Over the past several months, I have had the honor of treating a number of patients with Schizophrenia. Some of these patients have been classified as having a more vague “schizo-affective” disorder. In either case, Cannabidiol has significant effects in reducing hallucinations, paranoia and other thought disorders associated with schizophrenia.
There are some studies by Dr. Matthew Jones et al. at Bristol University UK, out of England, suggesting that THC may aggravate or even incite this disorder. Further studies have shown this to be untrue, but THC certainly can effect these patients in somewhat unpredictable ways; at times improving and at times worsening symptoms.
On the other hand, CBD or cannabidiol appears to be very effective and safe. We have know for a number of years that CBD does not have much action on the CB1 and CB2 receptors. So, it has been unclear as to how CBD might work in these and other patients.
In this article, a possible mechanism of CBD is discussed. In addition, at the bottom of this post, I have listed all the references for this article.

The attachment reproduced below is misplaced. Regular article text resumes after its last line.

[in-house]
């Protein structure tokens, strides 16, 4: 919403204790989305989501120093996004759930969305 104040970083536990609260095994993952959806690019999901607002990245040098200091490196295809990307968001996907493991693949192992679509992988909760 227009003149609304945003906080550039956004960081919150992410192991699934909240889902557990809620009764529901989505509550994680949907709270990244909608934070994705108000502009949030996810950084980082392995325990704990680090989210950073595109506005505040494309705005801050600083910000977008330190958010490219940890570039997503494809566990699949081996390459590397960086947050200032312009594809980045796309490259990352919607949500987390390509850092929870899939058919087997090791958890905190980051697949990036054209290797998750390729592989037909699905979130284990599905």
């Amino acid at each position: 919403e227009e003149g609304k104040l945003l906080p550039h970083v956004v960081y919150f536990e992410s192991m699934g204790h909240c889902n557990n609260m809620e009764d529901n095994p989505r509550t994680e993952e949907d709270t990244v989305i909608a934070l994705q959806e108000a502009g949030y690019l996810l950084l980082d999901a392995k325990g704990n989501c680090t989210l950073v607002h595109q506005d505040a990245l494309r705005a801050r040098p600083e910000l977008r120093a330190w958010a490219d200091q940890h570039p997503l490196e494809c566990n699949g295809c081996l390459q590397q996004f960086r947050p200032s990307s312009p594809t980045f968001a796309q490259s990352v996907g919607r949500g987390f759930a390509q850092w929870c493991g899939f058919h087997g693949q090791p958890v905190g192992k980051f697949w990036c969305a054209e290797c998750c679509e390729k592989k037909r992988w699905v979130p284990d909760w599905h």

It appears that CBD increases the Anandamide level in our brains. Again, Anandamide is our internal “endocannabinoid” that is similar in most respects to THC. So, CBD leads to increased Anandamide by decreasing the level of an enzyme, FAAH, that breaks down Anandamide. In summary, CBD blocks the action of the enzyme that breaks down Anandamide. Increased brain and serum Anandamide lead to improved mood and decreased pain.
This may explain why CBD APPEARS to effect cannabinoid receptors, but in fact also largely works by increasing our internal THC or Anandamide. This may also explain the apparent “Reverse Tolerance” that we often see clinically.
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